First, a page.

Anyhow, I am confused what you believe about what is properly within the judicial branch’s scope. On the one hand, you ask “Where did I say or even imply that” “I ‘oppose any and all judicial review by the courts in the matters of constitutionality’.?” On the other hand, you equate judicial action with “autocratic” action (@22), especially in the context of constitutional review. And later lament (@28) that “when judges act, under color of an interpretation of the Constitution, there is no recourse save the laborious process of a constitutional amendment.” Sure sounds to me like you think judicial review WRT the Constitution is, well, bad.

    So as to the question of legal standing, I am sympathetic, but it is exactly situations like this that make me wonder what should be done. If our government were to print flyers declaring that there is no God, mailing them to every home, and force banners to be hung in our schools saying the same, perhaps with the additional stipulation that the Pledge of Allegiance be required in schools — but in altered form, which declares that we are a nation that does not believe in God … if all of this took place, none of which, I understand, would contravene the establishment clause, as I understand it from you, then nobody could do anything to stop it, because there was no “tangible harm”. (Am I right? Not that I agree with you whatsoever re: the establishment clause and what it portends, but hey.)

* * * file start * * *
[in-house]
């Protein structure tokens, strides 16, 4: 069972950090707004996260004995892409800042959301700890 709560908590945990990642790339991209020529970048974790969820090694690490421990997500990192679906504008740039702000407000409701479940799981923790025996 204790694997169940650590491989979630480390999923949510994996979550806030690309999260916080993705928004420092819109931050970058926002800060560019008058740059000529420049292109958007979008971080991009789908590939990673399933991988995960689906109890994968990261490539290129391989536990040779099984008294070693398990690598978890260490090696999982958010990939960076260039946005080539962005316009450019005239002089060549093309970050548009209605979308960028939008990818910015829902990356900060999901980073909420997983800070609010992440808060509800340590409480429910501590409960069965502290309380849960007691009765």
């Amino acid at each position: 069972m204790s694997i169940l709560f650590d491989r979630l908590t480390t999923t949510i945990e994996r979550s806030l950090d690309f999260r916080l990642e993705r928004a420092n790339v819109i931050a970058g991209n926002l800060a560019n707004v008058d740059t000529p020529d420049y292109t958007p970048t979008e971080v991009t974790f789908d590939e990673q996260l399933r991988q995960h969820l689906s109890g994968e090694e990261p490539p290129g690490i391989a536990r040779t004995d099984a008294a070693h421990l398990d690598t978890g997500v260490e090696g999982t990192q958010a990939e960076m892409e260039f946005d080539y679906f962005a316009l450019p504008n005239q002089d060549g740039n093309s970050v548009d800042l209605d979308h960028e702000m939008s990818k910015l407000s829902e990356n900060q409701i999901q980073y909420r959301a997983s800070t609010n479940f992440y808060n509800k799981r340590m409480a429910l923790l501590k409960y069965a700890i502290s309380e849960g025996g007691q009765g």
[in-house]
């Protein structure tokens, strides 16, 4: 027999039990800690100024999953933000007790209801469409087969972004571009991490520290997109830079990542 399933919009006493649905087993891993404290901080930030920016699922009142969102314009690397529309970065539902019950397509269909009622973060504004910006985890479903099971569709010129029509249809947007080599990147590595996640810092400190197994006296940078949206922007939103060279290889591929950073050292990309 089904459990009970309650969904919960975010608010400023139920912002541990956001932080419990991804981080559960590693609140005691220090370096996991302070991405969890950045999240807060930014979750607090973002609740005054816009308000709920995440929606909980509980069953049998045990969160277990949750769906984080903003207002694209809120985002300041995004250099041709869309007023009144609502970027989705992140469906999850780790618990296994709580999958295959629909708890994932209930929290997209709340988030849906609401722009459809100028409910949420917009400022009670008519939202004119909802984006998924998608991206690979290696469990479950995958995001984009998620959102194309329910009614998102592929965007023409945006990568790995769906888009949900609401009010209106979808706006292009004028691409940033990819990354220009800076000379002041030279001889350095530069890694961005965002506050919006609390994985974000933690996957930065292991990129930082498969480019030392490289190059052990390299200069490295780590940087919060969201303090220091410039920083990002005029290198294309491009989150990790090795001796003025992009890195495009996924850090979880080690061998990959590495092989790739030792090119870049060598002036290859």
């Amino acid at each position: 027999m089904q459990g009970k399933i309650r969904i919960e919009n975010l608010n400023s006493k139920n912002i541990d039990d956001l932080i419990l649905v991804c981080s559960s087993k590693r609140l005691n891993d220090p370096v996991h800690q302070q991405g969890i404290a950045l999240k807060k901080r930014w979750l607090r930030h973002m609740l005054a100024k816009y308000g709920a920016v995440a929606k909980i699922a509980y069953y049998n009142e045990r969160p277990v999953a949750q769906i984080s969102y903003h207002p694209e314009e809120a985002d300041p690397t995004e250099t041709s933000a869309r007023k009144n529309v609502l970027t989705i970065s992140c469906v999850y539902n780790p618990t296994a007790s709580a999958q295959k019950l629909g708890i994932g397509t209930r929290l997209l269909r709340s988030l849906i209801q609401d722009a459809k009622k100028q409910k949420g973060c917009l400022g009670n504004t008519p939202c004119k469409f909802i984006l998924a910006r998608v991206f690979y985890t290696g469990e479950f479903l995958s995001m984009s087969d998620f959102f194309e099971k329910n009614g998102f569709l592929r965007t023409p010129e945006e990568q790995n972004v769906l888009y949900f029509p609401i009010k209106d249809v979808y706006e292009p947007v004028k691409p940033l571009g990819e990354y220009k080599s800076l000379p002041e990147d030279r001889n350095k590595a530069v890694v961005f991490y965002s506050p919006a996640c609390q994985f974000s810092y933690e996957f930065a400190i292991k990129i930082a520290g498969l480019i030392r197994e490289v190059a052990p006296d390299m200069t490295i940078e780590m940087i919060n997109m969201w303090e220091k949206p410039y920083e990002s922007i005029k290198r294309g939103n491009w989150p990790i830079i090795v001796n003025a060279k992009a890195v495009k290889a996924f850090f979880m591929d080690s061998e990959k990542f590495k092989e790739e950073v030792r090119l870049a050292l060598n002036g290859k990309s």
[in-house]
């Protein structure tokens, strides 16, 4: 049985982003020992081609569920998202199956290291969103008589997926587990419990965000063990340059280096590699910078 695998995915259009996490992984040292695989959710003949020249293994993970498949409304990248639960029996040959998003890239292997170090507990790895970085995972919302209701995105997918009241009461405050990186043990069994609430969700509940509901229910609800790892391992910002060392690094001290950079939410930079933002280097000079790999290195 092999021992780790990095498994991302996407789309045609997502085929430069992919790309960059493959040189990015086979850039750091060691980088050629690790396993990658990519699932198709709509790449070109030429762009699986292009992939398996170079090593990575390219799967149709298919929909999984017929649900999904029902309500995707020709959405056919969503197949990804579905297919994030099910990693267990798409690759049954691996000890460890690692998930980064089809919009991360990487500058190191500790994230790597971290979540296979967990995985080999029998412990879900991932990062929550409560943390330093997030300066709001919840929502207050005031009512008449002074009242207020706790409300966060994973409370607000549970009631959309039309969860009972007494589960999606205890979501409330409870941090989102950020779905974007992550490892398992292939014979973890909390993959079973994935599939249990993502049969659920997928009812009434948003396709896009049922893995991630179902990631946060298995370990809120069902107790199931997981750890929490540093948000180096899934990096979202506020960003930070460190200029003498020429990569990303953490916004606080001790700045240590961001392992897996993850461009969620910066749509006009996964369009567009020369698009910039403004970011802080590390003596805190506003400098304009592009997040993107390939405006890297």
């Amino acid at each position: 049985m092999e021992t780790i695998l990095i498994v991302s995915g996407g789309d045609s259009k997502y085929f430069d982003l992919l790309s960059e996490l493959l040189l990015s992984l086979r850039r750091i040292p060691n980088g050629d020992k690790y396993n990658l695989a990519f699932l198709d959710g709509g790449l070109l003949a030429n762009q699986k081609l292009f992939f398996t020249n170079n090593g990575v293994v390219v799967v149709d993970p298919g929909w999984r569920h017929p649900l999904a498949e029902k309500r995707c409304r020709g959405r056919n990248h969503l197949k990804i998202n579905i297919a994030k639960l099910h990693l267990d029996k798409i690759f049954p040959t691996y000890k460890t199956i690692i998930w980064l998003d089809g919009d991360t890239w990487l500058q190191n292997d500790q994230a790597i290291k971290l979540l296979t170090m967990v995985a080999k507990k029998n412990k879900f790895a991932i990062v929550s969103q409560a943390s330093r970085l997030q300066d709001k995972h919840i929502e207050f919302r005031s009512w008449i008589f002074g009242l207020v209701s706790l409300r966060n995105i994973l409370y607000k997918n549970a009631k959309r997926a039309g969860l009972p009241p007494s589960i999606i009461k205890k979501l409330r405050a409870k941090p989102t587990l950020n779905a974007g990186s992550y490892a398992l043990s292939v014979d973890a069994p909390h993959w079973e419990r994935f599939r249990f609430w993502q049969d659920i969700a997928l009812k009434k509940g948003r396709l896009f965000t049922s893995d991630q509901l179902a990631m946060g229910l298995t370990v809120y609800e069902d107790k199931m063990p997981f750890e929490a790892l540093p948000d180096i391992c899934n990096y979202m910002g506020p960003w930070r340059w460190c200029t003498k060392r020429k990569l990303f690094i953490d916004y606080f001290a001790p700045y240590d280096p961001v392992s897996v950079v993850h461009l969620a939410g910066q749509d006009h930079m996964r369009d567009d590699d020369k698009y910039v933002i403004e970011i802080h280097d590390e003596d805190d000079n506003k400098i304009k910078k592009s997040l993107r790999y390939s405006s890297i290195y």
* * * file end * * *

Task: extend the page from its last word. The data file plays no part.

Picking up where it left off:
• http://www.toddstadler.com/ tODD

    Don (@28), Cwirla’s comment can be found where Veith linked to it, in the original post.